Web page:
Russia, U.S. try to limit spy scandal damage.

Russia and the United States sought Wednesday to cool a…

Russia and the United States sought Wednesday to cool a heated scandal sparked by the arrest of 11 suspected Kremlin spies, amid fears the Cold War-style furore could harm improving ties.

A cautious White House made no move to condemn Russia after the arrests, prompting the Russian foreign ministry to say it expected the scandal would not hurt relations that have seen a significant revival over the last months.

The US Justice Department said Monday that 10 “deep-cover” suspects, accused of infiltrating US policymaking for the Kremlin, had been detained on suspicion of seeking details of US nuclear weapons and foreign policy.

Police in Cyprus arrested an 11th suspect, 54-year-old Christopher Metsos, who was picked up trying to board a flight on Tuesday to Budapest after immigration officers discovered his name on a stop list.

The intriguing nature of the case, in particular the emergence of Russian suspect Anna Chapman, 28 — described as a flame-haired femme fatale in the tabloids — has drawn comparisons to the heyday of Cold War espionage.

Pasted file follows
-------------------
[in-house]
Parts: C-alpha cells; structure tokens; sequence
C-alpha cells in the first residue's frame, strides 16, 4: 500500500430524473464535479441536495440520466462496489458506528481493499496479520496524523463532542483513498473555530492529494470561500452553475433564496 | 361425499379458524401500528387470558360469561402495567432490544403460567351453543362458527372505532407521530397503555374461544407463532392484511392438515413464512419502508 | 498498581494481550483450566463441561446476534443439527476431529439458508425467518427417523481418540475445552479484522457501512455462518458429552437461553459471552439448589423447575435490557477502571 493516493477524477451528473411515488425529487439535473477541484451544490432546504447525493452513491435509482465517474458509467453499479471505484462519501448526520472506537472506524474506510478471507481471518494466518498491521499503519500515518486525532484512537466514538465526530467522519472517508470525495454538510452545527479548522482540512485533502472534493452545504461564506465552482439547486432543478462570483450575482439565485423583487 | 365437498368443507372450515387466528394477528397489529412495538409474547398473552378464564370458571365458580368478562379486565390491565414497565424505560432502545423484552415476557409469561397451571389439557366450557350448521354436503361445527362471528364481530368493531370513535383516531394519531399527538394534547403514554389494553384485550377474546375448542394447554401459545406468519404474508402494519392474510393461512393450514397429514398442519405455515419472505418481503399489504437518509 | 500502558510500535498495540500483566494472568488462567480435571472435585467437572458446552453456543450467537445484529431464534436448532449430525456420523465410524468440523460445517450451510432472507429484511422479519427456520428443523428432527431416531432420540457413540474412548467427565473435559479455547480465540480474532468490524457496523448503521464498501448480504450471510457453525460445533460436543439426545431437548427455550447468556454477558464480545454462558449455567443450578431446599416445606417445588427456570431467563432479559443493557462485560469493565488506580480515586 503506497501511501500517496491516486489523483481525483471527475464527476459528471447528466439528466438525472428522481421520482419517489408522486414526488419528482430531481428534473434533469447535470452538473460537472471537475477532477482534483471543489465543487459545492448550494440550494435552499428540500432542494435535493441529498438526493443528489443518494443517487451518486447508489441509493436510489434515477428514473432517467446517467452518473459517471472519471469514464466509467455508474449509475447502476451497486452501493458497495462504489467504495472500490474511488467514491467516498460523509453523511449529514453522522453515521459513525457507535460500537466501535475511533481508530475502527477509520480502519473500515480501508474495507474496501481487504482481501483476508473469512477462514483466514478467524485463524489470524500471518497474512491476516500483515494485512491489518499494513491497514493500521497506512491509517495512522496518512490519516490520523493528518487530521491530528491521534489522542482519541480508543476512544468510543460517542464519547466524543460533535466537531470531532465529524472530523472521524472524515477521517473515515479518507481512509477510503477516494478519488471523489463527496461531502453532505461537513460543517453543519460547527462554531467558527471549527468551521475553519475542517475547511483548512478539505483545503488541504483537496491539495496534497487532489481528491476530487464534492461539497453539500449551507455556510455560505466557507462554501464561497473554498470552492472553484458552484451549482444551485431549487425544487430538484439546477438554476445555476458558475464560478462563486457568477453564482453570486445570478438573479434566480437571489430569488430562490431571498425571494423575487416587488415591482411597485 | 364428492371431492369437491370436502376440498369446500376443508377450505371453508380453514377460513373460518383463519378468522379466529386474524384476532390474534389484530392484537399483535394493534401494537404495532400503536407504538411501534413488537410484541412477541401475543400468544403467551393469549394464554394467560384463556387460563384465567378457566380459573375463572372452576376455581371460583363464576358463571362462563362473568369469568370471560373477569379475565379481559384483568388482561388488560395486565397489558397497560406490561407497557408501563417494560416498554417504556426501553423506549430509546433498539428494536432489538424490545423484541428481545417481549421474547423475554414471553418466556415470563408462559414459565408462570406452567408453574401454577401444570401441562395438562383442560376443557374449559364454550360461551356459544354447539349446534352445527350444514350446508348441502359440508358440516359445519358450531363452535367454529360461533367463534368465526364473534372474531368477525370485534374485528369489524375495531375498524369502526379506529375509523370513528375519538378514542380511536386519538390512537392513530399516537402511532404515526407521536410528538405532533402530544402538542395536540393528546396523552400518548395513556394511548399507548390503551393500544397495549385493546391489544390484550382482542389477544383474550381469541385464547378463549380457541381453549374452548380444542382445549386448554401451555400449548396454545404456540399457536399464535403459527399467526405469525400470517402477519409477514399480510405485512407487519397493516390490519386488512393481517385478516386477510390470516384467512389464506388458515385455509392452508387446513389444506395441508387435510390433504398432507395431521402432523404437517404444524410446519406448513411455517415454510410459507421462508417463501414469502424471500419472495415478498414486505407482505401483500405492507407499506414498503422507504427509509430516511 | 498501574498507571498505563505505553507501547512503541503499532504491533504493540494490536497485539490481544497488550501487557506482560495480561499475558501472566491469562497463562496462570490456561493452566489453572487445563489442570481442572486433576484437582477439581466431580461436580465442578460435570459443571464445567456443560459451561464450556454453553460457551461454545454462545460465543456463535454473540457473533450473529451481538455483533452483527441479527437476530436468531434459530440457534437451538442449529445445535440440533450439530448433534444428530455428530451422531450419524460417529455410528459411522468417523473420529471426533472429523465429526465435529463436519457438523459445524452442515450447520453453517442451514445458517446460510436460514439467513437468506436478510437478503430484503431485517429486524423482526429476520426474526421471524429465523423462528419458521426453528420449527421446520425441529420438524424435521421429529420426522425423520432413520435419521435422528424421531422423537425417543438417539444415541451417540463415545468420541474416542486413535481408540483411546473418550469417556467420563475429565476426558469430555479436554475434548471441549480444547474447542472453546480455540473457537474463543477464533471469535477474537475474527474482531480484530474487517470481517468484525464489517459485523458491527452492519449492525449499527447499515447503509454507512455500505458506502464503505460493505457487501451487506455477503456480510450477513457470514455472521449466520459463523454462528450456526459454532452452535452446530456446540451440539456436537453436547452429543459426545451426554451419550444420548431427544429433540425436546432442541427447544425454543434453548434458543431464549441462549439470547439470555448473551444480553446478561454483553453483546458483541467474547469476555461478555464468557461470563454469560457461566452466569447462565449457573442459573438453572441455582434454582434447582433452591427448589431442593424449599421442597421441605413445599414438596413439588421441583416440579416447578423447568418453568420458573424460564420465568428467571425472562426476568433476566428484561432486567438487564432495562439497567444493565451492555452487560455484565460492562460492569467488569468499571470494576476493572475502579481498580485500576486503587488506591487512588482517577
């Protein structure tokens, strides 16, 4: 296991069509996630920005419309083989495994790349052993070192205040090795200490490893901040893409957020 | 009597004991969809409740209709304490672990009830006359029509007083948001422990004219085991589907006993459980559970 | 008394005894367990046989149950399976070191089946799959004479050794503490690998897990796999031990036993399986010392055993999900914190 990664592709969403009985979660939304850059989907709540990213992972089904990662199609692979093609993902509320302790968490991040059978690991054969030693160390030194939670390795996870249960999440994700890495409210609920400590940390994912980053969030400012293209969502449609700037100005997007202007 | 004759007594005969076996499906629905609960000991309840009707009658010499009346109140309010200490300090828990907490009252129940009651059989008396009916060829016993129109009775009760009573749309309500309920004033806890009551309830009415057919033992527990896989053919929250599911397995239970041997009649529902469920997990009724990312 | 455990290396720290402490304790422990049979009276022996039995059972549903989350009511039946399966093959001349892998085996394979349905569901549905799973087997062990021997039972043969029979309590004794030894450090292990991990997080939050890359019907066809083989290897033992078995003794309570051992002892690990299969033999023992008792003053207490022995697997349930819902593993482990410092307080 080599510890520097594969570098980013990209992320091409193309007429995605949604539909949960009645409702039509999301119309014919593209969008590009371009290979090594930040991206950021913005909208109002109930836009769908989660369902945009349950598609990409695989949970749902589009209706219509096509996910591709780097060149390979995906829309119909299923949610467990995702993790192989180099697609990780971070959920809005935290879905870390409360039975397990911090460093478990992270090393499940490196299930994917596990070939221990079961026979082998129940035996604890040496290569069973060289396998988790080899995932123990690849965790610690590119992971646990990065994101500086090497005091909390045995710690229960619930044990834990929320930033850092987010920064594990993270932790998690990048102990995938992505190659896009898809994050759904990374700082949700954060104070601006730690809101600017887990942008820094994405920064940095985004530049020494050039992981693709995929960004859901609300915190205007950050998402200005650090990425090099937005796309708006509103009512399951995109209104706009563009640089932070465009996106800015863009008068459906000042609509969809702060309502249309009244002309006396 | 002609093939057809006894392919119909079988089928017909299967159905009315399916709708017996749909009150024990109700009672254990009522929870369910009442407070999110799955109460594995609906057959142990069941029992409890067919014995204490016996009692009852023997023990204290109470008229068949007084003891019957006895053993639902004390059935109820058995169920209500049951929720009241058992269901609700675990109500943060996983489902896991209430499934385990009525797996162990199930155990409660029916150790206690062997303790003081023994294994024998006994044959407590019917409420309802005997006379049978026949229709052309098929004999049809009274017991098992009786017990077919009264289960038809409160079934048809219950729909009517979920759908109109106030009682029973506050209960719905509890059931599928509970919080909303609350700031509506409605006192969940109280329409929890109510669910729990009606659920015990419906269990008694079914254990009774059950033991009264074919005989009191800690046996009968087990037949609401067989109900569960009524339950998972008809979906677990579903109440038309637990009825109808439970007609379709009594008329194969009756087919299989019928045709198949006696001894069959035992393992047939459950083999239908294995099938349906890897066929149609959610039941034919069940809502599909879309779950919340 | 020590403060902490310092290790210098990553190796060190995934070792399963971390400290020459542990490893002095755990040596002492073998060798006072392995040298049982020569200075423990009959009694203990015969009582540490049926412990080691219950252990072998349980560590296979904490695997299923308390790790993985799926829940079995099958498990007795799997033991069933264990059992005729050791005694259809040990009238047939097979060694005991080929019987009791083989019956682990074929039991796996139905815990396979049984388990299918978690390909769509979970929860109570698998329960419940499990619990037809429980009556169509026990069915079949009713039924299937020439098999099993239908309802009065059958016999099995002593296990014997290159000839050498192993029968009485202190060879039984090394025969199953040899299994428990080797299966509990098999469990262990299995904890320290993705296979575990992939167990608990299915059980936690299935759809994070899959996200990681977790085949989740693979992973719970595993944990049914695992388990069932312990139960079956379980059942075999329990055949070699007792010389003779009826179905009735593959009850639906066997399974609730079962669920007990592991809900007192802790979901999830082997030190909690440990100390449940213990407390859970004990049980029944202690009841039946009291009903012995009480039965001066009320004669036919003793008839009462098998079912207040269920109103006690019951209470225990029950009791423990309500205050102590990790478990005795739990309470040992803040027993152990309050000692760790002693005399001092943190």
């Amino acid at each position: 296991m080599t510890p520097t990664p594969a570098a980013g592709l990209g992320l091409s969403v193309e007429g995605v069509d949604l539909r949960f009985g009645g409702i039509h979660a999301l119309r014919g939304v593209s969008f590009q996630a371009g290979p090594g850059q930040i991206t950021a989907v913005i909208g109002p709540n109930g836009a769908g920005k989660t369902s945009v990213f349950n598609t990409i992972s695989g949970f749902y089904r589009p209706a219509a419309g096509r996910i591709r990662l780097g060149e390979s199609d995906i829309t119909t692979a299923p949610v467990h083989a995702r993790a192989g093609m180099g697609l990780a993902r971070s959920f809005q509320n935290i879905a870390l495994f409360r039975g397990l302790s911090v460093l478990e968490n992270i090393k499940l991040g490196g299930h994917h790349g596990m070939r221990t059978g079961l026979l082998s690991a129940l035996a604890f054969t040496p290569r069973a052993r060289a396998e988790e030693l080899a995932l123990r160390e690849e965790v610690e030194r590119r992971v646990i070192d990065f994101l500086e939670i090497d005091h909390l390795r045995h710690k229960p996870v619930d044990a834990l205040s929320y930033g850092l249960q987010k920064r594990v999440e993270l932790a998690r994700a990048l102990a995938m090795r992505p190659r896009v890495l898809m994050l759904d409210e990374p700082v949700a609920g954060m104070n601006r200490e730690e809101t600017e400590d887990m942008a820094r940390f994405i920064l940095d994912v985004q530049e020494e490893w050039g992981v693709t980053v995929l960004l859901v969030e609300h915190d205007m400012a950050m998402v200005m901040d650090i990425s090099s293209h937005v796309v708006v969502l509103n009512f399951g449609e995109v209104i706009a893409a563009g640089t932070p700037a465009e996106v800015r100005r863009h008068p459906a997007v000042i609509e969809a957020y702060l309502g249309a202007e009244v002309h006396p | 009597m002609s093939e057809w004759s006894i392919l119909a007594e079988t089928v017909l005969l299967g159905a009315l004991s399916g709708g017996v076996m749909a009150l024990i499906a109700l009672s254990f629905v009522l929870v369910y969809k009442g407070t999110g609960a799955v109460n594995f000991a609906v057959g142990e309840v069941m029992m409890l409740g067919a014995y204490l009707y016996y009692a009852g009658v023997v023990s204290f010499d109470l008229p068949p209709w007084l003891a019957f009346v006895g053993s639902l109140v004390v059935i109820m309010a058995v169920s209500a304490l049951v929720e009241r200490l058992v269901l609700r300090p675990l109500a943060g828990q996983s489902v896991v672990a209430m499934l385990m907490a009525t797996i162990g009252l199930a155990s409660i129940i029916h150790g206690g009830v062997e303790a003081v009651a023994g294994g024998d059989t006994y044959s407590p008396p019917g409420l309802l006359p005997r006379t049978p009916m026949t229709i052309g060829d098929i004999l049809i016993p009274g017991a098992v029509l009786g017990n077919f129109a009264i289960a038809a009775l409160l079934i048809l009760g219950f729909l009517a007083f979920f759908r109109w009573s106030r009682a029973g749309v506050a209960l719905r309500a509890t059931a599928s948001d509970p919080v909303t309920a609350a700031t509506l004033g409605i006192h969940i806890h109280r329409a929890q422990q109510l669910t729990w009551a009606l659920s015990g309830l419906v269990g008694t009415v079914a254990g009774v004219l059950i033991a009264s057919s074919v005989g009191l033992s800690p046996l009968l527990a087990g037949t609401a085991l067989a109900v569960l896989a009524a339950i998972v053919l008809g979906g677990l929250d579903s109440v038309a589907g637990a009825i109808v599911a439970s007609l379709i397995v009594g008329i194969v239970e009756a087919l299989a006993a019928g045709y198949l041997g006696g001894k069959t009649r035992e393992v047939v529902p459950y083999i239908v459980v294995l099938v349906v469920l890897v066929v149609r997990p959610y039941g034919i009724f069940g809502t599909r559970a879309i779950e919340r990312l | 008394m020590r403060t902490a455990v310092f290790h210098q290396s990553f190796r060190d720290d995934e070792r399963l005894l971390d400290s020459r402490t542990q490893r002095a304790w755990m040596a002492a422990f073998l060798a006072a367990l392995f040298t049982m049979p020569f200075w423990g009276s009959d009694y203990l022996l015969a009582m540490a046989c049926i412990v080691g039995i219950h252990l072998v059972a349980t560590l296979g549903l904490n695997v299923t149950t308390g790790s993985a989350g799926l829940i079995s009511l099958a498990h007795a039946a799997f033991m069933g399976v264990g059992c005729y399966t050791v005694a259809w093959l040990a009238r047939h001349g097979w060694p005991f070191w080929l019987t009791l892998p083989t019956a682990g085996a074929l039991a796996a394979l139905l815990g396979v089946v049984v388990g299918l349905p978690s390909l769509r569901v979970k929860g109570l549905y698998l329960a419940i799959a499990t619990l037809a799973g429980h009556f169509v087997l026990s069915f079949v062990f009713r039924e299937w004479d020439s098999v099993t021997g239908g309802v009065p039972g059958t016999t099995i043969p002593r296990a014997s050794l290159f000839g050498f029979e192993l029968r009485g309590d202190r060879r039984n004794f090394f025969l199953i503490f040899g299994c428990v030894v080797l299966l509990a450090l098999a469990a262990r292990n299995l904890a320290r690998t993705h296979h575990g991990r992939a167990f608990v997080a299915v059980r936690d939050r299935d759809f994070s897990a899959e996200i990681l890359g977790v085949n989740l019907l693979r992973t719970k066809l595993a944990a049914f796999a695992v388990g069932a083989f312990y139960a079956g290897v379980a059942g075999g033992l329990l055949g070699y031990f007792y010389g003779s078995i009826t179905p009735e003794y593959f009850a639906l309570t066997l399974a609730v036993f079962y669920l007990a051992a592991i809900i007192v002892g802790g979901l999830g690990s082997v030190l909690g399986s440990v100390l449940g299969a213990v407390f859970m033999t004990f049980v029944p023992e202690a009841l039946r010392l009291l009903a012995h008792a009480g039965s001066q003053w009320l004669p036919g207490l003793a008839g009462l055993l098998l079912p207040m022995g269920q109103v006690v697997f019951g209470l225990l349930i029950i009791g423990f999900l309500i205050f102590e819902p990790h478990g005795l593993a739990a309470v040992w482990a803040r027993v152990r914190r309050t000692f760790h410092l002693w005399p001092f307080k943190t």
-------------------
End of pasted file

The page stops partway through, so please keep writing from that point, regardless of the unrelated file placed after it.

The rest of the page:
White House spokesman Robert Gibbs was repeatedly offered the chance in his daily briefing to condemn Russia over the alleged spies, but described the operation as solely a “law enforcement” matter.

“I do not believe this will affect the reset of our relationship with Russia,” Gibbs said.

The State Department meanwhile styled the episode as a remnant of the Cold War covert intelligence struggle between spymasters in Moscow and Washington that would not have a lasting impact on ties.

“We’re moving towards a more trusting relationship. We’re beyond the Cold War; our relations absolutely demonstrate that,” said Phil Gordon, assistant secretary of state for European Affairs.

The muted official US reaction appeared to please Russia, which had angrily demanded explanations from Washington, with the foreign ministry saying it expected the scandal “will not negatively affect ties”.

Source: Stuart Williams for AFP.

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